Mununjali and Yugambeh man Brett Nutley has been pushing to lower the retirement age for his community to 55 since 2014. He said it was a sobering reality which spurred him into action.
"I realised a lot of my extended family and a lot of me bunjis that I've worked with over the years, they weren't reaching retirement age. They were actually getting sick and some were passing away," Mr Nutley said.
"In my previous life I used to work at Queensland Parliament and I always encouraged young people in leadership positions to put in petitions, so I thought 'well, I'll do the same.'"
Mr Nutley's experience was backed-up when he researched official statistics on life expectancy. The latest data from the Australian Bureau of Statistics reveals Aboriginal and Torres Strait Islander people die on average around eight years earlier than the rest of the population.
His petition - calling for the option for Indigenous people to retire at 55 until 2031, the year the Close the Gap target on life expectancy is due to expire - racked up just shy of two thousand signatures, and in 2016 WA Greens Senator Rachel Siewert tabled it in Parliament.
It was never debated and Mr Nutley's campaign slowed down, but now he's re-igniting those calls - just as the government's retirement income review closes for submissions.
Among those submissions are lobbyists such as the Australian Council for Trade Unions (ACTU) and consulting firm PricewaterhouseCoopers calling for similar reform which would see Indigenous people able to access their pension and superannuation earlier than the rest of the population.
Currently the pension age is 66 or 67 depending on if you were born before or after 1957, and the preservation age for accessing super is between 55 and 60.
Torres Strait Islander academic, lawyer and expert in consumer protection, Dr Heron Loban, told NITV News the renewed push was in line with census and health data which has been available for decades.
"When you’ve got key stakeholders across the super sector... in clear agreement that there is a problem and providing a clear solution, then that experience and expertise needs to be taken on board by government," she said.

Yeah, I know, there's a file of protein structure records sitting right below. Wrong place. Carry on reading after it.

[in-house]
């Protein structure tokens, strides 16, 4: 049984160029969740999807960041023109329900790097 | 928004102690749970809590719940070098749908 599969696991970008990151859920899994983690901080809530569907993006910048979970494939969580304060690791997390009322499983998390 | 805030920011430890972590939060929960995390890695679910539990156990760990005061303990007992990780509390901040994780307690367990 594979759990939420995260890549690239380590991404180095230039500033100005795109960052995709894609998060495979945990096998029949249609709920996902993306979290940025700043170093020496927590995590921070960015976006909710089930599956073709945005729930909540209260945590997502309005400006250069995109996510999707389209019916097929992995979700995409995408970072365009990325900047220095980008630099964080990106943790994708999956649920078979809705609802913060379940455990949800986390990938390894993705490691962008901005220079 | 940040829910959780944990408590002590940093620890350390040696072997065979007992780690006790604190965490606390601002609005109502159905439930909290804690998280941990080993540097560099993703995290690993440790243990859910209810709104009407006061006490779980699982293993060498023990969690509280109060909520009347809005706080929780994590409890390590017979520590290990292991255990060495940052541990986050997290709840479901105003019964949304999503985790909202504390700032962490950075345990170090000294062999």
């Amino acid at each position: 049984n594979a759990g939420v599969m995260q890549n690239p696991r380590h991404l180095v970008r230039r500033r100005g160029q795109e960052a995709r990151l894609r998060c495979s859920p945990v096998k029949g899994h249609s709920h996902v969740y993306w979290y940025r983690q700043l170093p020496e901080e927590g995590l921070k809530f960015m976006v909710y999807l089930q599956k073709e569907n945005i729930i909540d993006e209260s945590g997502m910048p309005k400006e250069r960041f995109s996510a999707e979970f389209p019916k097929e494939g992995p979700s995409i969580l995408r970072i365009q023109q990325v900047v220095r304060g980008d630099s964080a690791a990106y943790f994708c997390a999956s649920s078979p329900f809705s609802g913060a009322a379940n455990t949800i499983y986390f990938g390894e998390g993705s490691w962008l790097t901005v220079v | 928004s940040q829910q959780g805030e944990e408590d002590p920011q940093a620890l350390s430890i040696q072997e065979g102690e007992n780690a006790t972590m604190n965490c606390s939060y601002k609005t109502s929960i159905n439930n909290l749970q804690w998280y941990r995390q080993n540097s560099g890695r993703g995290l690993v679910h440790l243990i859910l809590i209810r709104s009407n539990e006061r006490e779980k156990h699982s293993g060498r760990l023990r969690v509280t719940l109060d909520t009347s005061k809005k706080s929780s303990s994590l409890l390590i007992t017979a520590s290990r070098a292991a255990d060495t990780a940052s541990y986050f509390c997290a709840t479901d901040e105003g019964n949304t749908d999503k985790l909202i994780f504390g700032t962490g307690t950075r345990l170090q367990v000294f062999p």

A spokesman for Minister for Indigenous Australians Ken Wyatt said in the Sydney Morning Herald on Wednesday there were "systemic and structural transformations required to achieve better life outcomes for Aboriginal and Torres Strait Islander people in older age".
Dr Loban agreed, saying efforts to close the gap need to be holistic and have long-term vision, but she said that isn't a reason to avoid short-term strategies such as lowering the retirement age.
"Are we going to make Aboriginal and Torres Strait Islander people wait for their super while this gap closes, or accept that we're still decades away from meaningful gains?" she asked.
"We need realistic short term solutions, as well as these longer term ones."
Superannuation can be accessed early if an ill or disabled person requires medical treatment, but Dr Loban said this is not beneficial to Indigenous people who are already at a disadvantage when it comes to accessing super.
"There are already questions about whether super is dong its job for Aboriginal and Torres Strait Islander people," she said.
"Suggestions that they can just fill out some forms and apply for early access goes against the fundamental issues identified by the sector: 'do they have super, where is it, and how do they access it?'
"There still is a lot of work that needs to be done about how [Indigenous] people view money, use money and what opportunities there are that allow us to maintain our identity and flourish in terms of economic goals."
Next week the Prime Minister will give his Close the Gap address and give the first update since the policy has undergone a significant refresh.